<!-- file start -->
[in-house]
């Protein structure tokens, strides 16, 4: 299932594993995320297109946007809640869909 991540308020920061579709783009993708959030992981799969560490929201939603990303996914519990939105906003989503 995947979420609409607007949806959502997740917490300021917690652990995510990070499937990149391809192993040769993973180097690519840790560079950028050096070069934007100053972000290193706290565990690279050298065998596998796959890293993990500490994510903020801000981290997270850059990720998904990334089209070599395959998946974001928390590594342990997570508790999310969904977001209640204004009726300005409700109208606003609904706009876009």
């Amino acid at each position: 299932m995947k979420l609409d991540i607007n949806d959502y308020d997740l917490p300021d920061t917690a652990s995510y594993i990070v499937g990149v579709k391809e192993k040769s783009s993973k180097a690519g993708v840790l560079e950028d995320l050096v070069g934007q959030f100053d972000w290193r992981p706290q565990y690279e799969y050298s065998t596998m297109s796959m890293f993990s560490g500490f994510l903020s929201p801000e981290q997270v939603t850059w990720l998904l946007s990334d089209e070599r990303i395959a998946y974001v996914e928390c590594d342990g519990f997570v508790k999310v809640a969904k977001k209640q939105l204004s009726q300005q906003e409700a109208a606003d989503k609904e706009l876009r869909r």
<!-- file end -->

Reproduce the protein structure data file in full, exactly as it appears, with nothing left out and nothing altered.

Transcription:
[in-house]
């Protein structure tokens, strides 16, 4: 299932594993995320297109946007809640869909 991540308020920061579709783009993708959030992981799969560490929201939603990303996914519990939105906003989503 995947979420609409607007949806959502997740917490300021917690652990995510990070499937990149391809192993040769993973180097690519840790560079950028050096070069934007100053972000290193706290565990690279050298065998596998796959890293993990500490994510903020801000981290997270850059990720998904990334089209070599395959998946974001928390590594342990997570508790999310969904977001209640204004009726300005409700109208606003609904706009876009």
């Amino acid at each position: 299932m995947k979420l609409d991540i607007n949806d959502y308020d997740l917490p300021d920061t917690a652990s995510y594993i990070v499937g990149v579709k391809e192993k040769s783009s993973k180097a690519g993708v840790l560079e950028d995320l050096v070069g934007q959030f100053d972000w290193r992981p706290q565990y690279e799969y050298s065998t596998m297109s796959m890293f993990s560490g500490f994510l903020s929201p801000e981290q997270v939603t850059w990720l998904l946007s990334d089209e070599r990303i395959a998946y974001v996914e928390c590594d342990g519990f997570v508790k999310v809640a969904k977001k209640q939105l204004s009726q300005q906003e409700a109208a606003d989503k609904e706009l876009r869909r």